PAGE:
Spectrum regulation in Argentina: The need to move from broadcasting to access

By Nodo Tau Publisher: APC    

The renationalisation of the control of the Argentine spectrum by the government of Néstor Kirchner deserves to be regarded as a positive historic event, following its abrupt privatisation in 1997 during one of the administrations led by former president Carlos Menem.

In Argentina not one body, but several, manage the spectrum, and their interaction mechanisms are complex. It could even be said that a historical separation exists between policy formulation and spectrum regulation in the country.

On the one hand, the Secretariat of Communications (SECOM – Secretaría de Comunicaciones) and the Federal Authority for Audiovisual Communication Services (AFSCA – Autoridad Federal de Servicios de Comunicación Audiovisual) assign portions of the spectrum devoted to telecommunications and radio broadcasting, respectively. On the other hand, by their request, the National Commission on Communications (CNC – Comisión Nacional de Comunicaciones) monitors the availability and the technical and geographical compatibility of the allocations, so that the CNC gives the green or red light, from the technical point of view, for SECOM and AFSCA to issue licences.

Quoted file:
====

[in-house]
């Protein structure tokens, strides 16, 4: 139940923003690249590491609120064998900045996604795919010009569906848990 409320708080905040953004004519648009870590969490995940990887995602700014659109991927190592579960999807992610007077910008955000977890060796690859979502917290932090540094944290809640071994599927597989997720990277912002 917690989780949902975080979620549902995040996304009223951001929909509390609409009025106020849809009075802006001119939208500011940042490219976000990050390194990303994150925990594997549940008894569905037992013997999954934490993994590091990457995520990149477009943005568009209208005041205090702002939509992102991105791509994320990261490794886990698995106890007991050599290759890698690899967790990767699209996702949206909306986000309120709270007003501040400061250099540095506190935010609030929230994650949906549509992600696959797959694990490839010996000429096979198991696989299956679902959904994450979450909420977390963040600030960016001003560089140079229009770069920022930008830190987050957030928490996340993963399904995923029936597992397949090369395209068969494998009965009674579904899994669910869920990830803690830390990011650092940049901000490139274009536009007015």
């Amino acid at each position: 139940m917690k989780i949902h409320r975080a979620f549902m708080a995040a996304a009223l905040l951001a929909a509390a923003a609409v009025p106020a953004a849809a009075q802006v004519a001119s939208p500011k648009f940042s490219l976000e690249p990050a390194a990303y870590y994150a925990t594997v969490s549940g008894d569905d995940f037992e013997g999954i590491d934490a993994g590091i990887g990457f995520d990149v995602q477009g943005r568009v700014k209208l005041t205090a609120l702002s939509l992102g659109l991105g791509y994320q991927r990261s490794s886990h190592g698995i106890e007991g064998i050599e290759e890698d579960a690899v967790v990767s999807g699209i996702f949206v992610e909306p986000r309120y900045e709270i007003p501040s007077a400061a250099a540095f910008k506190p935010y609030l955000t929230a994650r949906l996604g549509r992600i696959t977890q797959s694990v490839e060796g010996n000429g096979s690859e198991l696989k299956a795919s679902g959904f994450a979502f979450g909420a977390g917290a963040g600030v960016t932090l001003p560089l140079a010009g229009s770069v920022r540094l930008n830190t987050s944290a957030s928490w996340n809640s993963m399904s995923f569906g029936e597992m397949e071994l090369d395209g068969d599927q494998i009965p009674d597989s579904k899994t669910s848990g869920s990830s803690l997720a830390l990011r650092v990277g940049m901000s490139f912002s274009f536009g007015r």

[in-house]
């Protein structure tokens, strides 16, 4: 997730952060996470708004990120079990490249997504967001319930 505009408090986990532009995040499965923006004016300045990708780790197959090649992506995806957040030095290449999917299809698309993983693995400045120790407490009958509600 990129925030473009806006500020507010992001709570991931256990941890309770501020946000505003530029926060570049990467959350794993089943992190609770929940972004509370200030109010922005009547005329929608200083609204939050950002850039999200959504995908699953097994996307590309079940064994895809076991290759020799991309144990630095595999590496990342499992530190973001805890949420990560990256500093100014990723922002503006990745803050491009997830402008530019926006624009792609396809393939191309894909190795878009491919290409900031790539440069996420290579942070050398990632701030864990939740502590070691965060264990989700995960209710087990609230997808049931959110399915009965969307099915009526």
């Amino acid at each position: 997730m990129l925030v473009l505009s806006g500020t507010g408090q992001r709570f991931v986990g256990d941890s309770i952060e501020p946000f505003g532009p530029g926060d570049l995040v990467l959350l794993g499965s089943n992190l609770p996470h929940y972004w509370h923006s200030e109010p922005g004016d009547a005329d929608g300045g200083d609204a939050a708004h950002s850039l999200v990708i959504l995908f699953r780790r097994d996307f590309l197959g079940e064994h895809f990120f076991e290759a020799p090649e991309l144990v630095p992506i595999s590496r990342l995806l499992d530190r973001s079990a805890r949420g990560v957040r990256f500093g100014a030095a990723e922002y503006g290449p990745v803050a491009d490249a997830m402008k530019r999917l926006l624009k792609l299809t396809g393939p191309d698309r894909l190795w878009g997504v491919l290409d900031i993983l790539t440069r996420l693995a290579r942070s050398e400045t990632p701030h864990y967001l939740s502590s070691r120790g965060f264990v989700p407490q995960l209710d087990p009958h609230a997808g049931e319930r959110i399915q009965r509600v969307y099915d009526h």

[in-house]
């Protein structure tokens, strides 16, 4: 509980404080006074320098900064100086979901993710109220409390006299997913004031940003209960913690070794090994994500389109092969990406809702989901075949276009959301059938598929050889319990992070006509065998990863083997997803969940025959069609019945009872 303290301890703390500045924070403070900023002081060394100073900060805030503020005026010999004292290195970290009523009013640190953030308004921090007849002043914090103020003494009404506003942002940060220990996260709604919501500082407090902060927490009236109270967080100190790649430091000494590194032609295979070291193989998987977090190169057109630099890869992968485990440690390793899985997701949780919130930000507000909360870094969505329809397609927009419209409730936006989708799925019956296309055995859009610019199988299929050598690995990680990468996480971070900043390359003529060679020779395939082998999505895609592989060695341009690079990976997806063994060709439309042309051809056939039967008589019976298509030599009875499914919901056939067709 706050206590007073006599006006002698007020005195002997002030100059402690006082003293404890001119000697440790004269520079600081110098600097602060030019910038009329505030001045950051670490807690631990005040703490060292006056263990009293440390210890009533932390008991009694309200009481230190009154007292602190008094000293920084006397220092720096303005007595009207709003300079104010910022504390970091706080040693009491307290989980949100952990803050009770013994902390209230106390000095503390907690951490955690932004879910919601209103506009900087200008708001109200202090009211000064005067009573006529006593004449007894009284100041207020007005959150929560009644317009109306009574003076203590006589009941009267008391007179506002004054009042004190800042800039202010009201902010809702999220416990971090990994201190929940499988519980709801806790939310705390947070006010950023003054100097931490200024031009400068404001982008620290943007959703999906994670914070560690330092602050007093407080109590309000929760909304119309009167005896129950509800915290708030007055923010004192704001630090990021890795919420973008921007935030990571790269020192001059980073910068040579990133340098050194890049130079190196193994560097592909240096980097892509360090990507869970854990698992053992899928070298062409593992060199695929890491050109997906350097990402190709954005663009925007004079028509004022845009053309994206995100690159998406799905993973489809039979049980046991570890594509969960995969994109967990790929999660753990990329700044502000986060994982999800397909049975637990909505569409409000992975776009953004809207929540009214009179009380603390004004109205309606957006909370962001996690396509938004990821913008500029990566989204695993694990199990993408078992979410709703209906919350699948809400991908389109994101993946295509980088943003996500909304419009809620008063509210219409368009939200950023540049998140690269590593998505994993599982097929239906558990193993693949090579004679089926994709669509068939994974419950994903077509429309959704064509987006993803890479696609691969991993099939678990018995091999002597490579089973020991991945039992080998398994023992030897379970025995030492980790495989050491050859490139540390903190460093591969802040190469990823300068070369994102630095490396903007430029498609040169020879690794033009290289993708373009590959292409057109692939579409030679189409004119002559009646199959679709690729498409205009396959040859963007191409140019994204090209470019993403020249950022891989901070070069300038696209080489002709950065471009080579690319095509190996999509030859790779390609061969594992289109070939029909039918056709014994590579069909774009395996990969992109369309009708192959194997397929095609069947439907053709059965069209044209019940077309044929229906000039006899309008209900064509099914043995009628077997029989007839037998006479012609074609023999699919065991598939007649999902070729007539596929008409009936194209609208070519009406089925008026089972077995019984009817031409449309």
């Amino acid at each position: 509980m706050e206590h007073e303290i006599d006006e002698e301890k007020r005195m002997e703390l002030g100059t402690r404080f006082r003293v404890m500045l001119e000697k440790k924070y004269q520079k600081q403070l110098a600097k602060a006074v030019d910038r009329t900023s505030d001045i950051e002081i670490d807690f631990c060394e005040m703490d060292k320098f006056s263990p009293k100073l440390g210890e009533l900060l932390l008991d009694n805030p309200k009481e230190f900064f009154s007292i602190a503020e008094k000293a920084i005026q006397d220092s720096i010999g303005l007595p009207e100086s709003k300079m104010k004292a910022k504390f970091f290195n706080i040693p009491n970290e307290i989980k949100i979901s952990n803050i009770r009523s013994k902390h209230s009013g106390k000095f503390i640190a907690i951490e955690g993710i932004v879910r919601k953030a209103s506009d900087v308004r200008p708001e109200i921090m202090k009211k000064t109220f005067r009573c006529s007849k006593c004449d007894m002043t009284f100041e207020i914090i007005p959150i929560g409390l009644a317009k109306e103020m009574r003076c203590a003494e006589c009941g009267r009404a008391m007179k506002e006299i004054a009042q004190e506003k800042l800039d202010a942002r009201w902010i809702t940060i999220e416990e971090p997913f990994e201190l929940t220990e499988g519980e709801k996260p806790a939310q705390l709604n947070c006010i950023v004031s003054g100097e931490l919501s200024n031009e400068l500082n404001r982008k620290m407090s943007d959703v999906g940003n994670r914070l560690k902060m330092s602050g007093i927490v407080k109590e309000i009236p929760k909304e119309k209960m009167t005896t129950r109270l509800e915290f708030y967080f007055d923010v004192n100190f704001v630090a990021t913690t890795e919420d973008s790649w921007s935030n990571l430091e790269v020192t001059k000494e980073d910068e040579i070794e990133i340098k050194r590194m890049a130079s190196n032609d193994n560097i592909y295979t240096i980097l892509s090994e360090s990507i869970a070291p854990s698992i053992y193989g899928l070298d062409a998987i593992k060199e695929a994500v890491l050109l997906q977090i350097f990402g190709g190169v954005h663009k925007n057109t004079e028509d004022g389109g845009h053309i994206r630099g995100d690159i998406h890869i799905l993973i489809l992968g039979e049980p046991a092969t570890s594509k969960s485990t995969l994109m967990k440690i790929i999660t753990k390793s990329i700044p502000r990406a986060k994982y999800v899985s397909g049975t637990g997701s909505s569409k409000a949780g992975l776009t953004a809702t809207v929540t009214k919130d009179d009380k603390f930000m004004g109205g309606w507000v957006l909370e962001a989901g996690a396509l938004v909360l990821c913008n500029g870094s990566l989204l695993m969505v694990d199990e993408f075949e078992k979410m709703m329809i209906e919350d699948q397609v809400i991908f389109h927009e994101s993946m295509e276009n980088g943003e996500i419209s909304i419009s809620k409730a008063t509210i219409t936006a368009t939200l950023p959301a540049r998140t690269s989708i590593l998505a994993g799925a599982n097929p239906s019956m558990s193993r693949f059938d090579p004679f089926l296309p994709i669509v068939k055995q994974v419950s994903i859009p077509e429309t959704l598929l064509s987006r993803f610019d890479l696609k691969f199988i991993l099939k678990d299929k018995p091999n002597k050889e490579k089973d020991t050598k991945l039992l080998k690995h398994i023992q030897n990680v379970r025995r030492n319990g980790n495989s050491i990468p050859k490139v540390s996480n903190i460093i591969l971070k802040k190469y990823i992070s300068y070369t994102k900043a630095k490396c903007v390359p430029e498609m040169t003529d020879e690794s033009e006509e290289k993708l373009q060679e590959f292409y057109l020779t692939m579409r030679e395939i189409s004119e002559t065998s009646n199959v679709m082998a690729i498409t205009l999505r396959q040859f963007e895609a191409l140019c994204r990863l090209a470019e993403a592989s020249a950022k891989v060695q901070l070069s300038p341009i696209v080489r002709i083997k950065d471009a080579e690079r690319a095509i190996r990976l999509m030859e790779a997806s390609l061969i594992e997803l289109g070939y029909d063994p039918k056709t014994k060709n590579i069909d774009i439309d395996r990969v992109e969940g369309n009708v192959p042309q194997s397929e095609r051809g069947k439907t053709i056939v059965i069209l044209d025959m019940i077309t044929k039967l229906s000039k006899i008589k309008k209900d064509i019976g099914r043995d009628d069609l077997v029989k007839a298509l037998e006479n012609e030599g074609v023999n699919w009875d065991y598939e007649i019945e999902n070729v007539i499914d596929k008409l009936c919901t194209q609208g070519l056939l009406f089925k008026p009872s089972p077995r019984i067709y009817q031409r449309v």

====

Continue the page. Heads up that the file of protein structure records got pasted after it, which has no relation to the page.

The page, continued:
Meanwhile, the National Commission for the Defence of Competition (CNDC – Comisión Nacional de Defensa de la Competencia) shares power with SECOM and AFSCA to prevent crowding of the spectrum and overallocation of frequencies to the same licensee.

A historic but bounded debate

Political and social debate about spectrum allocation in Argentina became participative and fruitful when the Audiovisual Communication Services Law (number 26,522) was discussed. This replaced law number 22,285, which was approved under a de facto government and promoted the concentration of the spectrum in just a few hands. A large number of social organisations participated in that discussion process, and made substantial contributions to the formulation of the new regulatory framework for radio broadcasting.